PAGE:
In one of his weekly reviews of AHS: Coven, Todd VanDerWerff complained that the show is meant to be about “women and black people and the living dead taking back their power from their oppressors, but it’s, instead, mostly about a bunch of minorities doing battle with each other, rather than actually striking back at their oppressors.” But Murphy and Falchuk, with their improvisational, imagist approach, seem past the point of putting in the hard, sweaty work of building a plot. They’d rather just spend time with the characters that amuse them, and so Coven barely pays lip service to the witches’ would-be oppressors, because the oppressors lack the necessary flair. Michael Cristofer, TV’s man you love to hate from Rubicon and Smash, is wasted as the leader of a shockingly ineffectual witch-hunting organization. There’s still no one better at shaking his head and flashing a toothy, rueful grin while waiting for his triumphant adversaries to cut his throat, though.


On the other hand, this is the first season of American Horror Story that contains no tragically frustrated same-sex love story, which suggests that the writers have also grown too lazy to approach the subject of real passion and romantic longing. The sexual relationships here—between Fiona and a resurrected serial killer (Danny Huston) and between Farmiga’s character and a Frankenstein-monster frat boy (Evan Peters)—mostly reflect bemused wonder over the eternal question of what, exactly, heterosexual men are supposed to be good for. (Both Huston and Peters proudly define themselves as “guard dog” protectors of women who are quite capable of taking care of themselves.)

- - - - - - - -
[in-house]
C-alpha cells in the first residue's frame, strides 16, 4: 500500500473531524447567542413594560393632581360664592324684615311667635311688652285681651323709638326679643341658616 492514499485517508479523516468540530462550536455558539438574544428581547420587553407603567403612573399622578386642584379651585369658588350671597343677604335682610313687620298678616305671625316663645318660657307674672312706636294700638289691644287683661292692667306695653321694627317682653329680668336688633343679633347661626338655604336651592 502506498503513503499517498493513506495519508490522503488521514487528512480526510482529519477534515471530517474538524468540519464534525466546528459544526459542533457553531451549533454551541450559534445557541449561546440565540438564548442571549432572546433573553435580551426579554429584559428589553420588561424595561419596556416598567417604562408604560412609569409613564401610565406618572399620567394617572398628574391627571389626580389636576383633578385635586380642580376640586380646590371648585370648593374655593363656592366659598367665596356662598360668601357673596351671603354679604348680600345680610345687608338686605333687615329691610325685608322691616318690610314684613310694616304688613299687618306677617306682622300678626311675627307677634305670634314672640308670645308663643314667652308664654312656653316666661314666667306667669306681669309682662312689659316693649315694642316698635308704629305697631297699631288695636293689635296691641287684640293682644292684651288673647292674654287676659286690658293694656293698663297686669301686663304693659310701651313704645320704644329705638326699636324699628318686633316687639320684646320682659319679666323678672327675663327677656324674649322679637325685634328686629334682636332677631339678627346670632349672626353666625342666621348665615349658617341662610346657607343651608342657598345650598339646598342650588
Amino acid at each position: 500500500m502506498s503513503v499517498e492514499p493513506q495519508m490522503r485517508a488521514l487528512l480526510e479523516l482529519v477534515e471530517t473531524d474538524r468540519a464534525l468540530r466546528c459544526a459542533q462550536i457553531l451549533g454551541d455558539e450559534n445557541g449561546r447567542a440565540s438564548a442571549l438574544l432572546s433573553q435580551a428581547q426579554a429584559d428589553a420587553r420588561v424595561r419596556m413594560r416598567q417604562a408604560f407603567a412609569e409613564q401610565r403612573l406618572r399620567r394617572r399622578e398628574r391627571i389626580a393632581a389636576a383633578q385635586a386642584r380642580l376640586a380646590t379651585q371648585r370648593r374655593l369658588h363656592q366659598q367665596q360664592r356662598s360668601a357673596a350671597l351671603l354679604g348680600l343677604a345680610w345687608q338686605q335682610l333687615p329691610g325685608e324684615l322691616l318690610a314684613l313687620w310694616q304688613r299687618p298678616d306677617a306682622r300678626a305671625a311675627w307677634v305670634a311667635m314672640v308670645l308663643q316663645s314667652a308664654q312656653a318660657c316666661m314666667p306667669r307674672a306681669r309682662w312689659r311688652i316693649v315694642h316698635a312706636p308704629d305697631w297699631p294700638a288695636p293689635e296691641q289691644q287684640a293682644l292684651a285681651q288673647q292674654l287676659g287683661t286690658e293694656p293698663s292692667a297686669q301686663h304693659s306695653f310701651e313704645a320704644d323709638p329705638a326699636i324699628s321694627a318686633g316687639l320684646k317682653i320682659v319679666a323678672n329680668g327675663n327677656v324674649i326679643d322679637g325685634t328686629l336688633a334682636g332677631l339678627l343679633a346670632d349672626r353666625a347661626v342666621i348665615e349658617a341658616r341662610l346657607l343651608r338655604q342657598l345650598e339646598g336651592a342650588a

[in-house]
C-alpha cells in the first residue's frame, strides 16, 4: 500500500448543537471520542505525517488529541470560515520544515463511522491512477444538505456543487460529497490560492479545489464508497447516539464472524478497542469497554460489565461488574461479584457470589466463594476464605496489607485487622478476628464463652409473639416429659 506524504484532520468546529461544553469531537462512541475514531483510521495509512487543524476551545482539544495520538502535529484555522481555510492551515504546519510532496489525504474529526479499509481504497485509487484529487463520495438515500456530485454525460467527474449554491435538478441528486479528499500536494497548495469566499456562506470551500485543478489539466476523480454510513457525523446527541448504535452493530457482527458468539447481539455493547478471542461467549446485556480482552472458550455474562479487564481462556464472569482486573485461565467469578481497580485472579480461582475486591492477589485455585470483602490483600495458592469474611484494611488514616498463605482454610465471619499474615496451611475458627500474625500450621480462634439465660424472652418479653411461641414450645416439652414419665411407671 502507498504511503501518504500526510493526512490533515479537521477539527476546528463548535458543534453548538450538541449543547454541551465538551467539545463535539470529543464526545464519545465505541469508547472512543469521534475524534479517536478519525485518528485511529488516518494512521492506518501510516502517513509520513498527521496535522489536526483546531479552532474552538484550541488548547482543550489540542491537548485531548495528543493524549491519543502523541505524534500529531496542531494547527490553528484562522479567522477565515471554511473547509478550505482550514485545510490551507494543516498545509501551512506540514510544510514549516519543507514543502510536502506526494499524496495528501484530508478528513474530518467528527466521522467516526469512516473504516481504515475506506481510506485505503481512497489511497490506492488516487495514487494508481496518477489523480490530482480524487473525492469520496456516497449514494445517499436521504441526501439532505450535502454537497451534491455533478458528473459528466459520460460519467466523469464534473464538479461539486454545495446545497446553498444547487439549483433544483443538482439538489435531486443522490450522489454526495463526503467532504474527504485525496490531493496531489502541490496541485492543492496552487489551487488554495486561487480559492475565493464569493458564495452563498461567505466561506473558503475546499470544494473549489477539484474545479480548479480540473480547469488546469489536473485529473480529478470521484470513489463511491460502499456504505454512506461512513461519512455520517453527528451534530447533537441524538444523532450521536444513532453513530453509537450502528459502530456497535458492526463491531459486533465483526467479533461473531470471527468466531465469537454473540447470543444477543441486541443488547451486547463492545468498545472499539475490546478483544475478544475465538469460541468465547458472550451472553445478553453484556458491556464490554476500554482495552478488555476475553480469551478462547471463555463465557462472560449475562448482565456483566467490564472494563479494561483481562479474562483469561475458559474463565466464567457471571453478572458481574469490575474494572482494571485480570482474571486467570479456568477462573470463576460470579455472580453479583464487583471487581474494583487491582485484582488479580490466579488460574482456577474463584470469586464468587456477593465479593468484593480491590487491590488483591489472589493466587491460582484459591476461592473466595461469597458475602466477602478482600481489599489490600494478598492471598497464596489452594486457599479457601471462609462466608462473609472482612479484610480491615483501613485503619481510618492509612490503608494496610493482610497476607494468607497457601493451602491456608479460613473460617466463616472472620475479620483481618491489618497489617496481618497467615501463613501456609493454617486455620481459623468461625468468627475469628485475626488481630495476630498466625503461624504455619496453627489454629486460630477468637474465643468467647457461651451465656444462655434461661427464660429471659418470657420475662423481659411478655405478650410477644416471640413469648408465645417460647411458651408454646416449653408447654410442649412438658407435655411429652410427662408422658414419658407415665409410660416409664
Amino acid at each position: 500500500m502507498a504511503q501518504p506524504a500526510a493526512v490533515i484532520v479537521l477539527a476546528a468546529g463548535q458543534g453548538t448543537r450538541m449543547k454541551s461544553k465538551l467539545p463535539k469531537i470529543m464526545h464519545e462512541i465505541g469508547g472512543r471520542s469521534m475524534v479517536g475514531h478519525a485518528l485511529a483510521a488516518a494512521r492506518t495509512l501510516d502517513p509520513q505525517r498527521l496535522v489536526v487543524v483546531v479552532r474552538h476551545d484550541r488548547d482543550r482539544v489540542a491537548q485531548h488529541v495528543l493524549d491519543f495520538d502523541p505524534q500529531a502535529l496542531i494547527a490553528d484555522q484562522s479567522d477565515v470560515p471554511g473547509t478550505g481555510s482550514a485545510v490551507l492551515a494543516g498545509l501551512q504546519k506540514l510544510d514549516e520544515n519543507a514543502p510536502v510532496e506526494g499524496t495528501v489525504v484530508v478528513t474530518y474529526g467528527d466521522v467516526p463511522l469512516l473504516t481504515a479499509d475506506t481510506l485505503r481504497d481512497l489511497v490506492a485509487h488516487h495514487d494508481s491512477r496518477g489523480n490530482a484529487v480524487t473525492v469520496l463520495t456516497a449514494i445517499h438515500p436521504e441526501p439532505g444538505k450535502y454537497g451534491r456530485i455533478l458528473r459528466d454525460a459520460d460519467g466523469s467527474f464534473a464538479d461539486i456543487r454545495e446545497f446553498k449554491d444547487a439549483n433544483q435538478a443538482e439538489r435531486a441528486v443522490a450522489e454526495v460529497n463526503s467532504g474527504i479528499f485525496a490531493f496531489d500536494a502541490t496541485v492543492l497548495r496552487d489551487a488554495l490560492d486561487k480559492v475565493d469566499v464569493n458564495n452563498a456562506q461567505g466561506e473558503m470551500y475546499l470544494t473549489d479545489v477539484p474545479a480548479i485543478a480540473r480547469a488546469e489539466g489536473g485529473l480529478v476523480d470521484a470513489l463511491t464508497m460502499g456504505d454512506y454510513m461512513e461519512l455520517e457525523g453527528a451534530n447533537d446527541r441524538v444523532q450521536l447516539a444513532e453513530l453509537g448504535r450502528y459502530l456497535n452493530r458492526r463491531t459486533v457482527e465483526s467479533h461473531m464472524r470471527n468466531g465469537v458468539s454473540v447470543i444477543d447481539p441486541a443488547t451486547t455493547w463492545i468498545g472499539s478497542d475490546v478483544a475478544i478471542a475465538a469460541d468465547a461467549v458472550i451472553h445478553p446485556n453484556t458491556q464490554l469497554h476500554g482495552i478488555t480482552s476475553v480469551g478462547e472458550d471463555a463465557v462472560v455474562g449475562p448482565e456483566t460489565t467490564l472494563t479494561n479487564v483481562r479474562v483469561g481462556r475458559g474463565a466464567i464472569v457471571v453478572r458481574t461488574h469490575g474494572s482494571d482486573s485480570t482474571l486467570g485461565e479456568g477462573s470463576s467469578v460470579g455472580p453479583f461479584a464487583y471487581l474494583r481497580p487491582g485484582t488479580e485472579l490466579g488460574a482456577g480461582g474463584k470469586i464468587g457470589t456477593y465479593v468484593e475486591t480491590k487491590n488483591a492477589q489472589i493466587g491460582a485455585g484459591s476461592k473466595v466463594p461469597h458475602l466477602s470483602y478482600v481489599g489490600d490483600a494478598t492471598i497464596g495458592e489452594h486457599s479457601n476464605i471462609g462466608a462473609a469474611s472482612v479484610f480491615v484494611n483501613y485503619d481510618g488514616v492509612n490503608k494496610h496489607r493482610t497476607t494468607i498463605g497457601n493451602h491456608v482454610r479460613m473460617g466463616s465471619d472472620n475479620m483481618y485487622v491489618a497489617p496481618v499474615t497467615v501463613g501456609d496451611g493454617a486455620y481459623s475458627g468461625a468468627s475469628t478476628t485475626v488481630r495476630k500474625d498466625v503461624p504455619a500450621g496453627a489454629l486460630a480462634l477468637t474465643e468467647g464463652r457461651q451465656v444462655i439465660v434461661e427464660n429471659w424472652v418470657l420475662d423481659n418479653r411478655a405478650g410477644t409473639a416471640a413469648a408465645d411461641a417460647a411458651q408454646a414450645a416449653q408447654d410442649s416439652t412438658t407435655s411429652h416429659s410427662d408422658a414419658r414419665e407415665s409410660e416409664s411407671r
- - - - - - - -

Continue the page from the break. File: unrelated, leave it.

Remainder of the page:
American Horror Story’s energetic rush of imagery and shock effects can be viscerally exciting, like a Ken Russell movie. Russell’s movies put that energy at the service of a mindset that recoiled in disgust from sexuality in general and homosexuality in particular, so this show counts as a step up. But a show that sacrificed some of that energy in favor of consistency and coherence would be an even bigger step up.


Created by: Ryan Murphy and Brad Falchuk
Starring: Jessica Lange, Sarah Paulson, Taissa Farmiga, Emma Roberts, Evan Peters
Finale airs: Wednesday on FX at 10:00 p.m. Eastern
Format: Dramatic anthology series
12 episodes watched for review